Looking further at how the frame pieces fit, I noticed that they are a butt join on the top of the sill. Not trusting the strength of this attachment, I decided to run brass rods from the cockpit floor into the bottom of the wing. In order to accommodate the rods, notches were cut into the molded framework. I cut the brass pieces over-long to protrude past the top of the white metal framework and glued them in place. With the wing upside down, the fuselage was laid in place to identify were to drill the receiving holes. It turns out I didn’t get the center line of each component lined up and had to elongate the holes. I’m glad I double checked at this stage rather than later.
An instrument panel plus rudder pedals were fabricated and glued in place. Another form in the same shape as the instrument panel was glued to the front of the baggage compartment. The panel and former were used to shape the main deck part of the forward fuselage made from .020 styrene sheet. Oval openings were traces onto the deck and notches cut out so that the deck could fit in place. Clamps were used to hold the deck while glue was curing. When that set up, I got out my rotary tool, reminded myself to breathe, and carefully cut out the openings in the deck. For the much smaller aft deck piece, I needed two tries to form a piece. I have new appreciation for the sheet metal guys’ ability to form complex shapes.
After painting, the seat and control stick were glued into place followed by the aft deck piece. Filler and filing plus sanding resulted in the final shape. The final addition in this area was “padding” around the openings. Styrene .030” quarter round strip stock was coiled around the handle of one of my knives to pre-form the shape. (I’ll trust the good folks at Evergreen Scale Models to confirm the cross section. My vision isn’t good enough tell.) Small sections were glued in sequence and trimmed to fit. A little bit of putty on the inside edge and then sanding followed. The door lines were scribed into the deck and padding.
Returning to the nose, it became apparent that the alignment issue wasn’t nearly as bad as I thought. The gap still needed to be addressed, but the bottom lined up much better to the fuselage. Its shape still needed refinement.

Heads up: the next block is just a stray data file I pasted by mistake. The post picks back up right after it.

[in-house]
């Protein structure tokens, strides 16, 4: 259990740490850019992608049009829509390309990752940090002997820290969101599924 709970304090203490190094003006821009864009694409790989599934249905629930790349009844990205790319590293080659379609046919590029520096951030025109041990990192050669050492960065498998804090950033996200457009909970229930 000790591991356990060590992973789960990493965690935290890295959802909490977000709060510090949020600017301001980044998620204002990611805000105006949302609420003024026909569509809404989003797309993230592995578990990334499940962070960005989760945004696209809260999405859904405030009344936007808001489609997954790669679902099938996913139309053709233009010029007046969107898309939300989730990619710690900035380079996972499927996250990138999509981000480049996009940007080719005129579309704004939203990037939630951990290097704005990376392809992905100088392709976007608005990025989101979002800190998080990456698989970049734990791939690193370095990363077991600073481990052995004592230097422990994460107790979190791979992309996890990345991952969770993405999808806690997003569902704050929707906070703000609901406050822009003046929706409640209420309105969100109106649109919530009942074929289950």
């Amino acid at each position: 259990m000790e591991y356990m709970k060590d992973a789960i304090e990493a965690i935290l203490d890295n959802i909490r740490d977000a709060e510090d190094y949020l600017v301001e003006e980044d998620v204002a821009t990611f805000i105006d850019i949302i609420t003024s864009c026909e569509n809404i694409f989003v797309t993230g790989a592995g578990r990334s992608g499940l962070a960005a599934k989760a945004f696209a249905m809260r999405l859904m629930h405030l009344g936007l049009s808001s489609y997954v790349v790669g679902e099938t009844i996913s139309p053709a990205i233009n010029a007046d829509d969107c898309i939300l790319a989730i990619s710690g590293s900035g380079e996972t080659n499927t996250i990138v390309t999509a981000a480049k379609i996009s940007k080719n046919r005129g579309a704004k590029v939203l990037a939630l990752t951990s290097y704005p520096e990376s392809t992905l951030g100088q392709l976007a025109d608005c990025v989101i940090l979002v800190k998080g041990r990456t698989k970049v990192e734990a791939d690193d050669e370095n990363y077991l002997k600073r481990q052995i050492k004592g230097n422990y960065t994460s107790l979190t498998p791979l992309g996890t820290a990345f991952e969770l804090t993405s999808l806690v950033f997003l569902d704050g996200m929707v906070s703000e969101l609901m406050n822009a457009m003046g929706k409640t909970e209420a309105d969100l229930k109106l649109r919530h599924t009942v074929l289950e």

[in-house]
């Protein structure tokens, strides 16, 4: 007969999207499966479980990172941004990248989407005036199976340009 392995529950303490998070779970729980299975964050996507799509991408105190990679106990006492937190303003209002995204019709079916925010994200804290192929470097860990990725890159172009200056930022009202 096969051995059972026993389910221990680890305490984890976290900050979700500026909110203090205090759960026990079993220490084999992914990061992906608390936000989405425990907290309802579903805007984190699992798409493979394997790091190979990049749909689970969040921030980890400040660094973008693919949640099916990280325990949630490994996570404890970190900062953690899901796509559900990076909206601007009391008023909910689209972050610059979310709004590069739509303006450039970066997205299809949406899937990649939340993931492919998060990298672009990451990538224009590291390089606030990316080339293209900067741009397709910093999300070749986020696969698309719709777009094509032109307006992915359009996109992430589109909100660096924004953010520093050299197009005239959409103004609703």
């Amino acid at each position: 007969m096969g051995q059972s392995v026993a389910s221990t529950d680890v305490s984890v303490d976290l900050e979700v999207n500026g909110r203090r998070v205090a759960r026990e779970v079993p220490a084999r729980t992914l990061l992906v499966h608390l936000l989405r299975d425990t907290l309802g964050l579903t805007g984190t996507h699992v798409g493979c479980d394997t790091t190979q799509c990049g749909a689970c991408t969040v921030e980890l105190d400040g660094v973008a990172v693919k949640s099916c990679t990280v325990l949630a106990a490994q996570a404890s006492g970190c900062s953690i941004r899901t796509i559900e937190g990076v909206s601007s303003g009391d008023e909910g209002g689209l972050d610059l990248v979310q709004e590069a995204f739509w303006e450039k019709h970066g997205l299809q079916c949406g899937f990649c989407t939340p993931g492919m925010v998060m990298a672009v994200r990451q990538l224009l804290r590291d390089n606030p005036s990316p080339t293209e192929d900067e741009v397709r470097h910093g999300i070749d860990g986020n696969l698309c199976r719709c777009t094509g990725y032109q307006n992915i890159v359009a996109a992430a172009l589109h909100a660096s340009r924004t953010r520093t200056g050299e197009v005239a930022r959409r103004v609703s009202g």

The mass between the cylinder heads was removed and that area cleaned up. Holes were drilled for the exhaust stubs. A pair of formers, slightly undersized to accept .010 sheet skin, were cut out of .060 sheet. One was glued to front of the cockpit and the other glued to the back of the engine. The skin was cut as a 3/8th inch wide strip and wrapped around the engine former, leaving the bottom open for more structure if needed. That assembly was trimmed a bit after test fitting to the fuselage.
Before mounting the nose to the fuselage, the intake manifold was formed by bending two bits of brass wire into “U” shapes and mounting holes drilled into the cylinder heads. An air intake was created out of plastic tube and glued between the heads. Glued to the top of the intake was a disc punched out of sheet styrene, hoping it looked carburetor-ish. The intake manifold pieces were glued into place atop of the “carburetor”. The exhaust stubs were left for later.
When the glue had cured, the nose was offered up to the fuselage and sanded to shape. That required several sessions of filling and sanding.
The landing gear was tackled next. The white metal pieces supplied are inaccurate, but I decided to uses them as is. Using a pair of dividers, the mounting points for the main struts and “V” strut/axle were identified and then drilled out. The “V” strut hole was elongated with a rotary bit. Going back to the drafting tools, a grid of two lines was drawn on paper and a “V” bent from brass rod was laid upon it. Using a compass, the distance from the point of the “V” where it mounts on the fuselage to axle hole on the main strut was determined and transferred to the paper. This determined where to bend the rod symmetrically to create the axles of the part. It took several tries to get everything lined up and glued in place. It’s not accurate, but it is strong and the sit is level.